While plaintiff cites as error the dismissal of his first complaint, he did not appeal from this order but rather chose to amend his complaint and thus waived any error made by the court in dismissing his original complaint. Ireland v. Wynkoop, Colo.App., 539 P.2d 1349.
The recent Supreme Court case of Snyder v. City of Lakewood, Colo., 542 P.2d 371, controls our decision in this appeal. In Snyder, the City of Lakewood, members of the Lakewood City Council, and the West Alameda Community Baptist Church appealed from a declaratory judgment entered by the district court declaring invalid a city ordinance rezoning certain of the church property. Plaintiff therein had filed this original complaint 67 days after the passage of the ordinance *886 and neglected to join the church as a defendant. The church was thereafter joined in plaintiff's amended complaint which the court dismissed as untimely. The court, however, granted a trial de novo on plaintiff's remaining claims for declaratory and injunctive relief. This was held to be error on appeal.
The court in Snyder distinguished between the remedies of declaratory judgment and certiorari review, holding that the former is the proper remedy where the general zoning ordinance is being constitutionally attacked; but that, on the other hand, C.R.C.P. 106(a)(4) is the exclusive remedy to challenge a rezoning determination as applied to specific property where the entire general zoning ordinance is not challenged and where review of the record is an adequate remedy.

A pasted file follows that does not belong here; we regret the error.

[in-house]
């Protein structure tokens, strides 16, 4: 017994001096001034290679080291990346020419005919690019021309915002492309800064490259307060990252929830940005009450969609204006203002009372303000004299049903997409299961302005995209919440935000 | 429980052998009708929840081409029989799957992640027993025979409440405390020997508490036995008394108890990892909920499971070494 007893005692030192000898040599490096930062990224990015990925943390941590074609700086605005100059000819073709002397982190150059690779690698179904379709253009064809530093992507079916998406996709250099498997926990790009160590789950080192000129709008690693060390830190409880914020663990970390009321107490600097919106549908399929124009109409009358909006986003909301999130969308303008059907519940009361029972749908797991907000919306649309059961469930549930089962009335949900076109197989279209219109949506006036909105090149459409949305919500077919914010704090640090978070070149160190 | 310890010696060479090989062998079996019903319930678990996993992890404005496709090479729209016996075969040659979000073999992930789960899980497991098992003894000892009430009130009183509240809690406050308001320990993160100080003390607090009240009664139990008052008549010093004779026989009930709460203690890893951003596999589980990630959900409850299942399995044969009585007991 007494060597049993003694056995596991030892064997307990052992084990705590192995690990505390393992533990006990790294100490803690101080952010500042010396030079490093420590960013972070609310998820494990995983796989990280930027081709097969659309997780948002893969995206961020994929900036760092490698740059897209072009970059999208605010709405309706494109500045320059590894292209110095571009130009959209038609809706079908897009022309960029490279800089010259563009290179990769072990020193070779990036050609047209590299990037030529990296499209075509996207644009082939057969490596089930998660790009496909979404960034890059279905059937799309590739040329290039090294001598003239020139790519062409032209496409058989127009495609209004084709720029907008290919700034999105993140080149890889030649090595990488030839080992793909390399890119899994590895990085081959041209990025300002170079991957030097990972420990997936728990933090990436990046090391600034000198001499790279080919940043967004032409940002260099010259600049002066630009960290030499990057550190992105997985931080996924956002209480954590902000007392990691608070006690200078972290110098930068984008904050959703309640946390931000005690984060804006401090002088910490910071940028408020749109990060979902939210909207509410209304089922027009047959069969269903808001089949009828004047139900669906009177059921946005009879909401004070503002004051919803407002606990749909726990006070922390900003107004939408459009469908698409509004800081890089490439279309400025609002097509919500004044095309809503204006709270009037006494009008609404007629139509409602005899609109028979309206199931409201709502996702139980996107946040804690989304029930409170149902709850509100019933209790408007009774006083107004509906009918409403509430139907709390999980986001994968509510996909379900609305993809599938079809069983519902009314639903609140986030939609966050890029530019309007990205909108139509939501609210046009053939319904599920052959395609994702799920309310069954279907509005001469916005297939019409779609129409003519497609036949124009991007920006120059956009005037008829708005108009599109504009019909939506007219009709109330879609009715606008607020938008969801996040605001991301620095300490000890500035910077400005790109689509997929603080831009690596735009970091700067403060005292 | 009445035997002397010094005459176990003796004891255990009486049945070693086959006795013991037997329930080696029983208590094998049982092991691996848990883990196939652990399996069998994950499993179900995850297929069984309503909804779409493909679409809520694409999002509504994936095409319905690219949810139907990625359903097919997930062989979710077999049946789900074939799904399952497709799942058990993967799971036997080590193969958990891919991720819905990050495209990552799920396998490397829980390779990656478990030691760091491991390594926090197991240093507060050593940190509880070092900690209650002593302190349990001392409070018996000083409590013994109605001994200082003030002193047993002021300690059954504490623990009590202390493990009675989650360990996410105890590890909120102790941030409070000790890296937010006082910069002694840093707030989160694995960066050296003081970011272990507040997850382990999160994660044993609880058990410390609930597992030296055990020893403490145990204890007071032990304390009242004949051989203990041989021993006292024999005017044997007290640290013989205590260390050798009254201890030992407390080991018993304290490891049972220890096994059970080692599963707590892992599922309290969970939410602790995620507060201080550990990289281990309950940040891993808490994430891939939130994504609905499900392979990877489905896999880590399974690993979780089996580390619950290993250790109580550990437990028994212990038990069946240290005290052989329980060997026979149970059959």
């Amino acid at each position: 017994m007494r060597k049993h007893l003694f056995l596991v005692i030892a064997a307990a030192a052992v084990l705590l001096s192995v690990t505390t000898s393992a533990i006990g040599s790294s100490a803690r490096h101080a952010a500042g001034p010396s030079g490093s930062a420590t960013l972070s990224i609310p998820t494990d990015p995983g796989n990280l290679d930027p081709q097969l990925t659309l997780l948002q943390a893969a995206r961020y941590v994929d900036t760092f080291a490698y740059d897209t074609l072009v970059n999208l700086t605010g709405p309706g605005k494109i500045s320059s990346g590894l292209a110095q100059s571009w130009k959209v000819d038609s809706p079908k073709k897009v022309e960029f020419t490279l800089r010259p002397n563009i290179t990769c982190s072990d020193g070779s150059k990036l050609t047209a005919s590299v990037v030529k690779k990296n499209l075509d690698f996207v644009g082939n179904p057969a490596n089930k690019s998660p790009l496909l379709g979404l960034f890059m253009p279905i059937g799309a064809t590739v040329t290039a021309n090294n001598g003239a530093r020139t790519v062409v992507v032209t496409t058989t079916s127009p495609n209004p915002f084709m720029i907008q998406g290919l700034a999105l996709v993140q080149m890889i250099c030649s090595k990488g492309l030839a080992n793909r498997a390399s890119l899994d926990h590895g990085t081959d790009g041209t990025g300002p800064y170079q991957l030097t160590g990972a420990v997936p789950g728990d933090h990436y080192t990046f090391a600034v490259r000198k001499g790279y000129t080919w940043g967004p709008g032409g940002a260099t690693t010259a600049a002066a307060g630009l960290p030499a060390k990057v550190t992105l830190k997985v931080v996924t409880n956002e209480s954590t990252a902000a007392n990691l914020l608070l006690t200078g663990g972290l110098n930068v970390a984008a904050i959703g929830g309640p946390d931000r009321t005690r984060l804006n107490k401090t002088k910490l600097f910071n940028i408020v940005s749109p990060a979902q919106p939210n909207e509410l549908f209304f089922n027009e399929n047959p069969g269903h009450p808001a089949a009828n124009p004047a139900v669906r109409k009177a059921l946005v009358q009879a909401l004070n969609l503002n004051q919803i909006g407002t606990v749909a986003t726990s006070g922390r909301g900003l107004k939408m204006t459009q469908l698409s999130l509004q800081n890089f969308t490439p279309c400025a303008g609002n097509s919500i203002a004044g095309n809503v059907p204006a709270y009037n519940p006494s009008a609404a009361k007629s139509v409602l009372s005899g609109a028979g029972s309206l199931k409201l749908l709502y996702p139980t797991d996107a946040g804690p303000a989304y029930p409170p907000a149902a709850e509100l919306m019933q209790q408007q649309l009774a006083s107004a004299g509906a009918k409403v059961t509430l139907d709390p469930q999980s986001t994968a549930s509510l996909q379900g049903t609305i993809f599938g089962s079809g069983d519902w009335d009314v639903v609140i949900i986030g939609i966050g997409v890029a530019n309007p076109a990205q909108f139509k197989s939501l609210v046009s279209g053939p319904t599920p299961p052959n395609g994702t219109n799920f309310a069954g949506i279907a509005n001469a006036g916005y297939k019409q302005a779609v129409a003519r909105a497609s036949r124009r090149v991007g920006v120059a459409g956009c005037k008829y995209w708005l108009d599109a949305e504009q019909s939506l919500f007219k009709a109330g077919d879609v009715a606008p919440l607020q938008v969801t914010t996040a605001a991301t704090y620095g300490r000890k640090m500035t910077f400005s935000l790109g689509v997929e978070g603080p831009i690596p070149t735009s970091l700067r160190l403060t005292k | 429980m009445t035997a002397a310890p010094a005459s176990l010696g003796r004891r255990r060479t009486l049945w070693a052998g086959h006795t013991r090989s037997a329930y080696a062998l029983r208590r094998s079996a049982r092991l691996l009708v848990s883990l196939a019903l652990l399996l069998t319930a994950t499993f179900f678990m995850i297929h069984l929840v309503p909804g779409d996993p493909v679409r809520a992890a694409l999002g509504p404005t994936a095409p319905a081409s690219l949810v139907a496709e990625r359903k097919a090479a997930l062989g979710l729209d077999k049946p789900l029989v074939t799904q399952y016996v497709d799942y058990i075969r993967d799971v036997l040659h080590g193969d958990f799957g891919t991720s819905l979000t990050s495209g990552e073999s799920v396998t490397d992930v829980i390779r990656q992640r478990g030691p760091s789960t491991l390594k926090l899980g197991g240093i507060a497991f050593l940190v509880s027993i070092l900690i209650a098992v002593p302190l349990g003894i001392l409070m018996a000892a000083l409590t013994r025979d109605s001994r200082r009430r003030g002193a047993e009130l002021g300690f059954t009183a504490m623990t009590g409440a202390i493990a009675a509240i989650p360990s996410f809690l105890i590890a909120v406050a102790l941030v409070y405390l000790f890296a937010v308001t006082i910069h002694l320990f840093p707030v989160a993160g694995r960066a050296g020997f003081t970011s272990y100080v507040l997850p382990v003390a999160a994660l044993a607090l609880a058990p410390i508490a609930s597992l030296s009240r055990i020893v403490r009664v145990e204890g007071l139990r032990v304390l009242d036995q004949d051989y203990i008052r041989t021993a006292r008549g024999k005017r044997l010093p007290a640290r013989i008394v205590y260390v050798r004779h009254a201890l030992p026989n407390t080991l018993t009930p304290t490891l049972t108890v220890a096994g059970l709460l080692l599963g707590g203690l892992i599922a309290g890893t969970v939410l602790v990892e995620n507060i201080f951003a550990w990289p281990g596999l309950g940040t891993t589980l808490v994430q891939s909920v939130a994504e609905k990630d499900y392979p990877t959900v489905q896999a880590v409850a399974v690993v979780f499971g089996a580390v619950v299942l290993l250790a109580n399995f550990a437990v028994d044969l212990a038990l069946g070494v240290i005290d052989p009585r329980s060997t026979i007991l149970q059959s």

Thus, since plaintiff herein was challenging the specific amendatory ordinance as applied to the property of the Ashbaughs and not the general zoning ordinance of the City, his exclusive remedy was to bring an action for certiorari review under C.R.C.P. 106(a)(4), and, thus his initial complaint seeking a declaratory judgment and injunctive relief was properly dismissed.
Furthermore, failure to bring the requisite certiorari action within thirty days as provided by C.R.C.P. 106(b) was held to be a jurisdictional defect in Snyder. Therein the court stated that:"The interests of all will be served if a challenger to a rezoning determination must prosecute all his causes in one certiorari action and bring it within 30 days of `final action' unless a statute or municipal ordinance provides otherwise." (emphasis supplied)
Clearly then, plaintiff's first amended complaint was untimely, and, that untimeliness being jurisdictional in nature, C.R.C.P. 15 (c) does not supply the necessary "relation back" of the amended complaint to the date on which the initial complaint was filed so as to make the amended complaint timely. See Civil Service Commission v. District Court, 186 Colo. 308, 527 P.2d 531; Columbine State Bank v. Banking Board, 34 Colo.App. 11, 523 P.2d 474.
Finally, the court properly dismissed plaintiff's second amended complaint since a challenger to a rezoning ordinance cannot be permitted to accomplish by means of declaratory judgment and an injunction, that which he can no longer accomplish directly under C.R.C.P. 106(a)(4). Snyder, supra.
Since the dismissal of plaintiff's complaints on procedural grounds was proper, we need not discuss the issues of standing and joinder raised by the City.
VanCISE and KELLY, JJ., concur.